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Curd Cakes & Pink Bunnies

I blogged some tima ago about gingernuts, a biscuit that quite a few of my heroes favor. Another sweet treat they enjoy is a curd cake — also known as a maid-of-honour, though I generally just say curd cake. A few readers have asked about these, so I thought I’d post a bit about them.

Curd cakes are made with soft cheese, which is a very variable term.  Some recipes say sieved cottage cheese, and some suggest something like Philadelphia cream cheese, maybe even the light version. My guess is, such an old recipe is probably very forgiving and flexible.

The recipe for the ones pictured is from this site, along with a little story about how they were named Maids of Honour by Henry VIII. But there are quite a few variations, so I suggest you browse a few recipes and pick one.
Here’s Delia Smith’s version. And this is Mary Berry’s. And there are plenty more – just scroll down.

 I haven’t tried any of them yet, but I plan to. I love to bake, but only ever do it when I know I have visitors coming, or am going somwhere and will bring something to share. Otherwise, if I just bake something for me, I will eat it all!

Yesterday a friend of mine was planning to drop in with two little girls and, since I wanted to use a couple of new biscuit cutters,  I decided to  make bunny-shaped and lamb shaped Easter biscuits with pale pink or white  royal icing. In the end I couldn’t get all the ingredients for royal icing (which dries glossy and hard) so I just used ordinary icing, with a tiny drop of red dye to make pink bunnies.

I’m no kind of decoration expert, so I just blobbed the icing on and smoothed it to the edges somewhat. I got better at it as I went along. The lambs were quite blobby with drips down the side.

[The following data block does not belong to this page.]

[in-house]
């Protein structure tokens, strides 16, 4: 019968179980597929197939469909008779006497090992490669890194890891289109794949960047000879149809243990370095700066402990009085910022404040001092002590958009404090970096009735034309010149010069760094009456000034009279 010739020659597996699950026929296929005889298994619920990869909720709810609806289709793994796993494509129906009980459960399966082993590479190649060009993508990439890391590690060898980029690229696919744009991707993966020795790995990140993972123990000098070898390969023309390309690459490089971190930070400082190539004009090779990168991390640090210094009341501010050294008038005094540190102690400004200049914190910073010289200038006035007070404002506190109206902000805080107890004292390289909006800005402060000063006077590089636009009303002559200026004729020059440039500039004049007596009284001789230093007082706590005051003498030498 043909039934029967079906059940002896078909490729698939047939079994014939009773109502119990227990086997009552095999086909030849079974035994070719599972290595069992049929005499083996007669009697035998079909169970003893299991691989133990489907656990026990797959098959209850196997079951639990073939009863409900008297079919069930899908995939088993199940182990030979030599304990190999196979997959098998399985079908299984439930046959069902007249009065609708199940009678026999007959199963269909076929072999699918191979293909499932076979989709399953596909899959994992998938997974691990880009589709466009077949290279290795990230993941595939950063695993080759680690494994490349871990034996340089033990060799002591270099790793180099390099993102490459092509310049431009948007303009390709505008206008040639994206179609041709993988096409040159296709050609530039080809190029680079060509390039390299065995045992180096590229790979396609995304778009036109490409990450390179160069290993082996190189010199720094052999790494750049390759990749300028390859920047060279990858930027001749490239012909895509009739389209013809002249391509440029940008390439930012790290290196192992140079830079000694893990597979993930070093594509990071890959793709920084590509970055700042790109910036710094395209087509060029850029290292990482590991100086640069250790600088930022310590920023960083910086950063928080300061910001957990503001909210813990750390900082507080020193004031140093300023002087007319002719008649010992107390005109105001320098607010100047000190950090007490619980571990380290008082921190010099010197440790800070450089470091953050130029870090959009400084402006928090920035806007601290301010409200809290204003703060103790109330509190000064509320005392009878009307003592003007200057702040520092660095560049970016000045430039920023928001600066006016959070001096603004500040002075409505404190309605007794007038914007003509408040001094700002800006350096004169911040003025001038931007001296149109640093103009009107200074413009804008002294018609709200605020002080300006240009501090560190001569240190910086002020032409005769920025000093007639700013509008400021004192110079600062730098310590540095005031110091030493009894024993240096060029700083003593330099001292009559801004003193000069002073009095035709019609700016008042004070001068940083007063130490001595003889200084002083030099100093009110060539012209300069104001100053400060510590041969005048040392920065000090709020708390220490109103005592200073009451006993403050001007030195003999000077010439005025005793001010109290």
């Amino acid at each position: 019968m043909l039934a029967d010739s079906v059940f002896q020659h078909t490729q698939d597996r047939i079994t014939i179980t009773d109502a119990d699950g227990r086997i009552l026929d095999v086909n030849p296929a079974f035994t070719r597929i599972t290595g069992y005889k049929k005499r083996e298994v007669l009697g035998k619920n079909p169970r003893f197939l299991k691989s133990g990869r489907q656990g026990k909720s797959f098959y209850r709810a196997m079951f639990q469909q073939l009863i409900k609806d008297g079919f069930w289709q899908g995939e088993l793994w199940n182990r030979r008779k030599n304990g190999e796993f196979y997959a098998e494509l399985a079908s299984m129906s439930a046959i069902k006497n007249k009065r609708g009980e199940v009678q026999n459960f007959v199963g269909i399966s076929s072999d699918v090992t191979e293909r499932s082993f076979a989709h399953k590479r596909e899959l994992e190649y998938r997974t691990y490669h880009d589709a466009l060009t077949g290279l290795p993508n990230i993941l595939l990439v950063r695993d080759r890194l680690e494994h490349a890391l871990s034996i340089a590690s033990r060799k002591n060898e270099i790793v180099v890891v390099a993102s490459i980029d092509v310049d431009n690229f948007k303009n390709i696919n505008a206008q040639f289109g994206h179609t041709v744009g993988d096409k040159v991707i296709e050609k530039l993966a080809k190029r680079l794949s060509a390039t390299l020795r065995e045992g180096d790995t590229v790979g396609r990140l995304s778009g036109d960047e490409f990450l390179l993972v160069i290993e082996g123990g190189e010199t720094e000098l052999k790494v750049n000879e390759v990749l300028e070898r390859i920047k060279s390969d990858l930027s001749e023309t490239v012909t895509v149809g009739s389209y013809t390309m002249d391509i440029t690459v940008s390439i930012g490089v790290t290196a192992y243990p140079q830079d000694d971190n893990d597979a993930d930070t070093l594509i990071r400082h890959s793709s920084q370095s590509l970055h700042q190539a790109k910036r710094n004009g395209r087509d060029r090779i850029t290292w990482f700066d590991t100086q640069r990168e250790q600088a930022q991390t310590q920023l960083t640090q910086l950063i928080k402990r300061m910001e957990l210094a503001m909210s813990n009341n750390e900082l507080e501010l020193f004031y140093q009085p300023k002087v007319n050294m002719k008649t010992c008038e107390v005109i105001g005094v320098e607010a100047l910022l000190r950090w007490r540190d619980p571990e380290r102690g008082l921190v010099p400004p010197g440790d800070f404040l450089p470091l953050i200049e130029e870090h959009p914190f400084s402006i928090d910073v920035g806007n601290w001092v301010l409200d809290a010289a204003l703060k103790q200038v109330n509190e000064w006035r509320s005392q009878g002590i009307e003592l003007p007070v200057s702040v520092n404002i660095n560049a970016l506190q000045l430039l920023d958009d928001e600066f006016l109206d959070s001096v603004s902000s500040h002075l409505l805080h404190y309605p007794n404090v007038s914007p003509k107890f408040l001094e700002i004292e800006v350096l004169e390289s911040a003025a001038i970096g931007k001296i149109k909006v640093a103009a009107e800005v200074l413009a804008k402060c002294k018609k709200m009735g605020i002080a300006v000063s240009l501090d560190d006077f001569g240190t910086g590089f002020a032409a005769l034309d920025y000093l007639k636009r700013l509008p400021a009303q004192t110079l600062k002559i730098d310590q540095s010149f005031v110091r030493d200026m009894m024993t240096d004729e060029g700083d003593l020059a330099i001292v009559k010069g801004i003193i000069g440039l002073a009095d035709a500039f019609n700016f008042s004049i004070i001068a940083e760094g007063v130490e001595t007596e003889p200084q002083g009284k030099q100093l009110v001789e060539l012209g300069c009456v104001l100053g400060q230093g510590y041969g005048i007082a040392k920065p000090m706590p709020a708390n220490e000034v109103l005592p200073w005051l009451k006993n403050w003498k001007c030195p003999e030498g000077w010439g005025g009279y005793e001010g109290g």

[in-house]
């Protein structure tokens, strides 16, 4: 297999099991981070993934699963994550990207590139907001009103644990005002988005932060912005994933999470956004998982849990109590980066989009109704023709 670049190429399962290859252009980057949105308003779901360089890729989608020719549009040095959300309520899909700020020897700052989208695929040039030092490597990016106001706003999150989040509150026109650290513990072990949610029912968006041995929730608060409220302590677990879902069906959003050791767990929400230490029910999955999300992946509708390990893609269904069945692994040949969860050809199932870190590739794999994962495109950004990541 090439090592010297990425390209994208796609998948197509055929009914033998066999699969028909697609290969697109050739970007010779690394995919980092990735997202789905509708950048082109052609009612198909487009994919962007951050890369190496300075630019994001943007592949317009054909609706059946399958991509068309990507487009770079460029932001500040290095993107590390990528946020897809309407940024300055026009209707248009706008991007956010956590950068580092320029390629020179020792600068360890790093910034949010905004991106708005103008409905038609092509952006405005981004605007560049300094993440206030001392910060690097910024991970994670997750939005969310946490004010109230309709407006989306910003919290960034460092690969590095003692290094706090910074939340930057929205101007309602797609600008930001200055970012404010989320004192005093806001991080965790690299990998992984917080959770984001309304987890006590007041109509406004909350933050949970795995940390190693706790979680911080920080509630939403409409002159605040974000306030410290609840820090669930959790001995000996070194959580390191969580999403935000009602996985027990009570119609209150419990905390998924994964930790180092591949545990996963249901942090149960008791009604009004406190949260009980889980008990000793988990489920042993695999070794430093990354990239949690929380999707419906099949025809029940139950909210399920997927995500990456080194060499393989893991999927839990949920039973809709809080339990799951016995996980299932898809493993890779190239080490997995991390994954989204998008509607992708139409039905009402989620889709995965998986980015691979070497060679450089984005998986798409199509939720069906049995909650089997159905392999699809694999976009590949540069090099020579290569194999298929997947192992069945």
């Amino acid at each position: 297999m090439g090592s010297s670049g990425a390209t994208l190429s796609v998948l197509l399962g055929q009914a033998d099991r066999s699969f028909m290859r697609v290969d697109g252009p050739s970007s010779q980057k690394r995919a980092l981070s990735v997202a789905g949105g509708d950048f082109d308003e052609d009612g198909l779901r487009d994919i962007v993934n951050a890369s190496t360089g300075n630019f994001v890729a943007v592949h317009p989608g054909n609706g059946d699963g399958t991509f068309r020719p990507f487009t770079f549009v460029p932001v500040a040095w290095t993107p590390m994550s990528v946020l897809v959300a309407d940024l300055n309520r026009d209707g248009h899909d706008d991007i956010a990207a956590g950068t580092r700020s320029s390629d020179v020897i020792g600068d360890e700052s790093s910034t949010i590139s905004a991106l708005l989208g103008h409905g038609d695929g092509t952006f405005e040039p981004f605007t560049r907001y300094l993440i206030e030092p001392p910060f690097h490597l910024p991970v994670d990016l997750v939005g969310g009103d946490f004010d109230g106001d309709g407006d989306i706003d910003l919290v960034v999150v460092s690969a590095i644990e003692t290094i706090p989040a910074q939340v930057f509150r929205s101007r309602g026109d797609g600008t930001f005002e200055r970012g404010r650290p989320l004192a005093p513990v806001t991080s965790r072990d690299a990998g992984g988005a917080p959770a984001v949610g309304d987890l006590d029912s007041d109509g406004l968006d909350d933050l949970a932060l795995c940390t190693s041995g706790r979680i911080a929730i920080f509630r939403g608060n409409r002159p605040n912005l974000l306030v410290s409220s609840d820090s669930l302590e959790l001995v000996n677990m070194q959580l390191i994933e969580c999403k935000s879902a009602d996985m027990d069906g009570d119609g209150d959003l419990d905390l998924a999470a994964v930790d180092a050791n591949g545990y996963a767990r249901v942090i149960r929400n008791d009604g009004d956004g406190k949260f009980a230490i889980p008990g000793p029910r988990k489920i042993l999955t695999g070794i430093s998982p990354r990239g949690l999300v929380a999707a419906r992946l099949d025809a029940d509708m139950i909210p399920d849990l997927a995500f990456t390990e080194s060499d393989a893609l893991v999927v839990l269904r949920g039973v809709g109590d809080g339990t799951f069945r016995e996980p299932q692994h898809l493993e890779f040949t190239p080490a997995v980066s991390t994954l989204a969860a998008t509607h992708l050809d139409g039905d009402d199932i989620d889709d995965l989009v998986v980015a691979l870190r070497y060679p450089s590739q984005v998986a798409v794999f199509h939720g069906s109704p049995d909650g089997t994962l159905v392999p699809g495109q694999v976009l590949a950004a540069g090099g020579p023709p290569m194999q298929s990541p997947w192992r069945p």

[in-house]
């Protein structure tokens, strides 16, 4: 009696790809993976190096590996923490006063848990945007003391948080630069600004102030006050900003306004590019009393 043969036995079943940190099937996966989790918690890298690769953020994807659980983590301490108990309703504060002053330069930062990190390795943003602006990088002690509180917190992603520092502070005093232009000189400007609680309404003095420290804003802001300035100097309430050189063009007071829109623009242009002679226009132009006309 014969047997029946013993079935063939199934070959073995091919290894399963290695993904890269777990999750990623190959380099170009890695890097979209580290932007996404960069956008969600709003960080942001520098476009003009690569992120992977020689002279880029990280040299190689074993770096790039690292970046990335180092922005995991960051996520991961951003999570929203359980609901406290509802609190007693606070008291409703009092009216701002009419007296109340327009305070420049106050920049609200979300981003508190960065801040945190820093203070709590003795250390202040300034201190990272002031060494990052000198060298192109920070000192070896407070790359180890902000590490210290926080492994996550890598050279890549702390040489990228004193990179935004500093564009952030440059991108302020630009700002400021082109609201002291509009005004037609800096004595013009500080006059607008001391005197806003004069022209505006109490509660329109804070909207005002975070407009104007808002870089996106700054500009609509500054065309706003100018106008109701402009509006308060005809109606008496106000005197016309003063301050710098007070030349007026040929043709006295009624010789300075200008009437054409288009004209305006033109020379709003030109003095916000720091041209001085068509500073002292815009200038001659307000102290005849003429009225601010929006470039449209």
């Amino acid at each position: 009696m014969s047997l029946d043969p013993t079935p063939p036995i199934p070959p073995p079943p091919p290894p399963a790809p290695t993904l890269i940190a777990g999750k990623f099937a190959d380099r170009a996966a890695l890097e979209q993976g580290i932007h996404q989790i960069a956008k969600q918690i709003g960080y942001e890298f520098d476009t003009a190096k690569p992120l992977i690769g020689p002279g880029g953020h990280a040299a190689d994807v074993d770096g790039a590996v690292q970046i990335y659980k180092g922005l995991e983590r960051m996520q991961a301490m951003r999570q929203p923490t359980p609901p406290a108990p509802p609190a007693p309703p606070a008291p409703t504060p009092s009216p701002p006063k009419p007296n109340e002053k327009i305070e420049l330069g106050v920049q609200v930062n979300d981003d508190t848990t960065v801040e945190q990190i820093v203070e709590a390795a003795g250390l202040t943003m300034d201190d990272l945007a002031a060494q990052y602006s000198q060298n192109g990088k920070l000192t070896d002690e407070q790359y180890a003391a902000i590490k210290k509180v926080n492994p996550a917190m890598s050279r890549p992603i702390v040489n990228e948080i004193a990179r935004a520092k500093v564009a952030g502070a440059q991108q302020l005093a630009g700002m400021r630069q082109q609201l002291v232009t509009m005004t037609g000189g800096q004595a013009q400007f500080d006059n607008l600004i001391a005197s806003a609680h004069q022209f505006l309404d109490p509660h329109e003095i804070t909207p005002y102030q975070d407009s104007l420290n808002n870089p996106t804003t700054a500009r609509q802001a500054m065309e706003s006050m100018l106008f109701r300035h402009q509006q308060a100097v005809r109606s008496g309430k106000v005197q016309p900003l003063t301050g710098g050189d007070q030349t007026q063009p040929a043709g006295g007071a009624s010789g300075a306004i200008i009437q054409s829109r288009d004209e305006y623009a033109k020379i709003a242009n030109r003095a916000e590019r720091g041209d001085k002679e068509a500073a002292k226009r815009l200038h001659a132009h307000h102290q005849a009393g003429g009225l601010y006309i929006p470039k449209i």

I didn’t put any faces on, as I know when I was a kid I would never have eaten a bunny or a lamb with an actual  face! But a smooth pink, bunny shape, no worries. <g> And I did put tiny marshmallow tails on them.

Do you do any special baking at this time of year?


An author interview

Not an interview with me, but one with a friend of mine that I think you’ll find very interesting.

I’ve known CJ Archer since her first publication. In those days, indie publishing (self-publishing) was pretty new, and she had a bit of a hard time being accepted by other, traditionally published authors. Not that she mentions that at all. She just went on writing and publishing and writing and publishing — she’s clever, she works really hard and is totally professional — and her audience continued to grow and grow. 

With more than 3 million books sold, she’s been a USA Today bestseller for quite a while now, and her latest book hit the top ten in the Wall Street Journal Bestseller list. Her books are a meld of romance, mystery, historical  and fantasy. You’ll learn more about her and what she writes when you click on this link, which will take you to InD’Tale Magazine.

I hope you find her interview interesting. It starts on page 10.

The Watchmaker’s Daughter is currently free on amazon, so if you want to try her books, click here.

And by the way, she has no idea I’m doing this. She is not a publicity hound.


I adore figs. In my old house I had a huge fig tree that flourished — but the figs were inedible — small, hard and dry inside. I tried everything to make it fruit but they were always the same. And when I decided to kill it,  hiring tree loppers several times, it still grew back.

My new garden also had a large fig tree, and I was assured it grew edible figs. So I’ve been waiting, and watching the tiny figlets grow with great anticipation, and fretting that the possum or the birds would get to them before I did. My neighbor told me the figs were really delicious, which only added to my anticipation. But the trouble was, there weren’t many. 

My first taste was of one I found on the grass, with a bird peck into it. So eager was I to try the figs that I cut off the bird-pecked bit and ate it. It was delicious — a rich dark red inside and almost like jam. Seriously, it was the best fig I’ve ever tasted. 

I just picked two more — that’s a total so far of two and a half figs this season — not exactly the bumper crop I was hoping for. There are several more left on the tree, but they’re small and still hard and we’re into autumn now, so I doubt they’ll ripen. But today I found two that were ripe and ready to pick. The outside is green as you can see, so you have to guess ripeness by how soft it is. These two were perfect. There they are in the photo. Aren’t they a gorgeous color? And they taste delicious.

So I’m now looking up ways to make a fig tree fruit more prolifically. I gather a good pruning might help — seems they only fruit on new branches. So once winter hits, I’ll get out my trusty pruning saw and get cracking.

Are you fond of figs? They seem to be a fruit people either love or hate.